European Athletics President Svein Arne Hansen has stated a further consultation period will take place over their proposals ©European Athletics

European Athletics President Svein Arne Hansen said a further consultation period will take place regarding their controversial proposal to rewrite records set before 2005.

The Norwegian acknowledged reaction to the proposals, which were part of a report approved by the European Athletics Council last month, had been mixed.

Much of the criticism has come from current record holders who would be affected by the proposed changes.

The ongoing doping scandal in track and field has led to the plans, which European Athletics hope will help restore the sport's reputation. 

Britain's Paula Radcliffe, whose world marathon record of 2 hours 15min 25sec is under threat as a result of the move, branded the decision as "heavy-handed" and "cowardly" after the proposals were unanimously approved by the European Athletics Council.

The 43-year-old said she felt her reputation and integrity had been damaged.

Other athletes who could be affected, including Denmark's Wilson Kipketer, who holds the European record over 800 metres, and Britain's Jonathan Edwards - whose triple jump world record of 18.29m was set in 1995 - have also voiced opposition to the plans.

Britain's Steve Cram labelled it as a "public relations exercise" and claimed it "lumps us in with all the cheats".

Pierce O'Callaghan, European Athletics' Records Credibility Project Team chairman, had claimed European Athletics "sees the bigger picture" and challenged athletes and members of the public who have criticised the plans to "come up with a better solution".

The Irishman also apologised to athletes who could lose their records but said there were some marks on the list which "nobody believes".

The proposals are to be forwarded to the International Association of Athletics Federations (IAAF) so the two organisations can "coordinate the implementation of new record ratification rules".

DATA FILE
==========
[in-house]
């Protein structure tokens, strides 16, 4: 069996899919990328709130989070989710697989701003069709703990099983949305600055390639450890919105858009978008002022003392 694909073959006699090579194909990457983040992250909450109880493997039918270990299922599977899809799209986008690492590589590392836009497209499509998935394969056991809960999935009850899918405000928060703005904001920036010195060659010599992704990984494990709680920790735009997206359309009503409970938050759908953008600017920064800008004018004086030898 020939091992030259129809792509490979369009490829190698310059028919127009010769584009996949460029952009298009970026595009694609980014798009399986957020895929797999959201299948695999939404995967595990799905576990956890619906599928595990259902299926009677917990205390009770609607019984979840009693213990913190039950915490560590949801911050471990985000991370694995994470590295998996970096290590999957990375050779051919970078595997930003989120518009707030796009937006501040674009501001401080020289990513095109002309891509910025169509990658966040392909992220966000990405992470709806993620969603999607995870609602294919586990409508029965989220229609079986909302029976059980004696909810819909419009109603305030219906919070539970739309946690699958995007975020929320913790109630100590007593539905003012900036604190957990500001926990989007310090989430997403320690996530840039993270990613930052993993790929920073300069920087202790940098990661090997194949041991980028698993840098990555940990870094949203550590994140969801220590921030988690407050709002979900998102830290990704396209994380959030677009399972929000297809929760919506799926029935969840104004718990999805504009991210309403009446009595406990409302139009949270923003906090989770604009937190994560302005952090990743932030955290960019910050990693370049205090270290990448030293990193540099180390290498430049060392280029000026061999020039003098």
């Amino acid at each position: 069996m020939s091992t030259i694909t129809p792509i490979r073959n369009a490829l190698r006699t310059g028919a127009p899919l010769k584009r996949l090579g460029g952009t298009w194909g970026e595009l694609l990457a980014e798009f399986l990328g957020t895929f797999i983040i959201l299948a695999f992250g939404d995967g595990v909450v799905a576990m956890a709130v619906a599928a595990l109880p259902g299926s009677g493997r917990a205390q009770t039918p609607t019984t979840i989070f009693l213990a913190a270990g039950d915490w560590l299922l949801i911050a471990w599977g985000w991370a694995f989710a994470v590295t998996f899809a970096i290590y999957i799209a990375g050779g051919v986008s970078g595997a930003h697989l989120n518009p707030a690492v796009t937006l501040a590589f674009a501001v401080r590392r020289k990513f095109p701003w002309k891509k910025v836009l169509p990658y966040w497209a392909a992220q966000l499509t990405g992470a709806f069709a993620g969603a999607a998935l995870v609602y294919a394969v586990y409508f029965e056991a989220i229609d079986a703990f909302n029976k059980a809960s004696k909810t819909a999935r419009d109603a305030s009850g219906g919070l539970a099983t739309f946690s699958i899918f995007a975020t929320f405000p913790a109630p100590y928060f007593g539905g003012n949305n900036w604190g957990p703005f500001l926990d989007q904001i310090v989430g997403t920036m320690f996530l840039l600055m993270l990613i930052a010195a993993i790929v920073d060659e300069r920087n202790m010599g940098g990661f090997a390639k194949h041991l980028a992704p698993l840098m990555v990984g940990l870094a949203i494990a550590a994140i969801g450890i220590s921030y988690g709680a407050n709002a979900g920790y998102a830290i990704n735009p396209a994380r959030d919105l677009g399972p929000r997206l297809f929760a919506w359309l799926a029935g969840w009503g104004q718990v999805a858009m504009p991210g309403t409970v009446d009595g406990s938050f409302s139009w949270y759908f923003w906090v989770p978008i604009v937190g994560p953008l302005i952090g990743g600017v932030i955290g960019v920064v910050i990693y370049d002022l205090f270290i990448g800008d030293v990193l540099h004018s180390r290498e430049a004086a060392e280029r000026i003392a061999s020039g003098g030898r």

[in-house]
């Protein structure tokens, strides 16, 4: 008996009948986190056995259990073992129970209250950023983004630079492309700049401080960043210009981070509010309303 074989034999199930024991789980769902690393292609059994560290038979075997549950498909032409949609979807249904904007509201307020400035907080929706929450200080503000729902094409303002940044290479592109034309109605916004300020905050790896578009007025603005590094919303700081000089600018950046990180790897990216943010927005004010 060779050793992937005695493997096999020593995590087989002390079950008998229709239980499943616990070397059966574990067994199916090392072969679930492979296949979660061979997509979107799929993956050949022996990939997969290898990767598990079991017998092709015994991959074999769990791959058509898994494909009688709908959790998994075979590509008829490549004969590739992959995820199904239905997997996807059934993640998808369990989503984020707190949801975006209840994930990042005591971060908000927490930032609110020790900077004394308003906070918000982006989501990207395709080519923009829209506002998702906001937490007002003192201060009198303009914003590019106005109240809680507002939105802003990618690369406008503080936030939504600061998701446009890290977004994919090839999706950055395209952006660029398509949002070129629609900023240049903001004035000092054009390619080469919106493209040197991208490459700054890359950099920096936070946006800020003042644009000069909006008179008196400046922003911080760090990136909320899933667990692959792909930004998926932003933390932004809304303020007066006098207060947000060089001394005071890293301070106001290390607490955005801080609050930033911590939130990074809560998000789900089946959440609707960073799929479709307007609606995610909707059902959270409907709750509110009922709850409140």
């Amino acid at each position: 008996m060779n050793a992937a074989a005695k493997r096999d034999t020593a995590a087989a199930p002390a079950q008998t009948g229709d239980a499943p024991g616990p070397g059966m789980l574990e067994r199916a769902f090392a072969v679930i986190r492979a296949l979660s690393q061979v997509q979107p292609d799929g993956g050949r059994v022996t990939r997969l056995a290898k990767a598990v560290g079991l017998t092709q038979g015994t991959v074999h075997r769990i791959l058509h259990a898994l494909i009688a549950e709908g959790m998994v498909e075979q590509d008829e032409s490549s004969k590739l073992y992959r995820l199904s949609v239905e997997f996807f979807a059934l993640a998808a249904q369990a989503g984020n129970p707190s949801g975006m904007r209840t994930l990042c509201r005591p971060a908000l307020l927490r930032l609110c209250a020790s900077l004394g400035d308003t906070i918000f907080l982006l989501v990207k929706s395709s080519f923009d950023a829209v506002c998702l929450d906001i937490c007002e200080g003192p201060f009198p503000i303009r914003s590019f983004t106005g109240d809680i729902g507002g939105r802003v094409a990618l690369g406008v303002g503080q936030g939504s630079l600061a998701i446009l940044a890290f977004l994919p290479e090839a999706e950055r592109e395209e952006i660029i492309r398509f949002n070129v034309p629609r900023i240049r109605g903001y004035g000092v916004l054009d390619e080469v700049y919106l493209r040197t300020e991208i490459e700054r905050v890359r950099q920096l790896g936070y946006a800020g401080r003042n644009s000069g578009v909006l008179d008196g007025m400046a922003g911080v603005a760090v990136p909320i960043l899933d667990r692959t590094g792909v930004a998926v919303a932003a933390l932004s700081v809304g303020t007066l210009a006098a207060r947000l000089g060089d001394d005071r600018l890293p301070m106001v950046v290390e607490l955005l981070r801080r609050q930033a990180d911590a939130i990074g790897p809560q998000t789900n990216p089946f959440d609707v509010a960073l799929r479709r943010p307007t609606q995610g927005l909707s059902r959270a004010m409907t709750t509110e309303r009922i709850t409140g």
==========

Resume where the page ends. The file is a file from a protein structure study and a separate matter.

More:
Paula Radcliffe was one of the world record holders to criticise the proposals ©Getty Images
Paula Radcliffe was one of the world record holders to criticise the proposals ©Getty Images

Hansen claimed the plans, which were described as "radical" by the governing body, had achieved their primary aim of instigating a debate around the issue.

"These proposals are part of a wider set of actions being worked on by European Athletics that are intended to address the governance and integrity challenges faced by our sport and help rebuild the trust we require to best serve athletes and other stakeholders in Europe and around the world," Hansen said in a statement.

"Many of these stakeholders, and in particular current and former athletes, have responded directly to us and through both traditional and social media.

"We are satisfied that we have already achieved our primary aim of initiating a long-overdue and inclusive conversation on this important and emotive topic.

"As might have been expected, the reactions have been mixed.

"There is certainly consensus within all the stakeholder groups that the current record lists are problematic, that few people have confidence in all the European and world records and that something substantial needs to be done to correct the situation.

"In addition, there is strong support for the three main conditions proposed for the recognition of future record: records to be set in designated competitions, minimum number of doping control tests in the 12 months prior to the record and storage of the post-record doping control sample for 10 years.

"The most controversy comes from some of the current record holders who, of course, would be personally affected by the proposed reassignment of record recognition.

"We must be aware of and sympathetic to their concerns."

Svein Arne Hansen, right, has claimed the proposals have instigated a much needed discussion ©Getty Images
Svein Arne Hansen, right, has claimed the proposals have instigated a much needed discussion ©Getty Images

The European Athletics President confirmed a further consultation period would take place over the next four weeks and encouraged stakeholders to contribute to the process.

He also stated that detailed work regarding the proposals would be conducted, including an assessment of the possible impact of any changes.

The Norwegian added that any suggestions for better approaches would be considered and incorporated into the debate, with findings of the consultation going to the IAAF Council.

As well as the proposals to rewrite records in the sport, the plans also included a proposal that athletes may be stripped of their place in the record books "at any time" if the competitor involved fails a drugs test, "even if it does not directly impact the record performance".

Samples from competitors who break a European record will now be stored for 10 years and must be made available for retesting.

Other proposals include ensuring records at senior level can only be set in a "restricted set of high-level competitions" where the IAAF can have "complete confidence" in officials at the event.

Submissions can be made to the consultation process by contacting [email protected].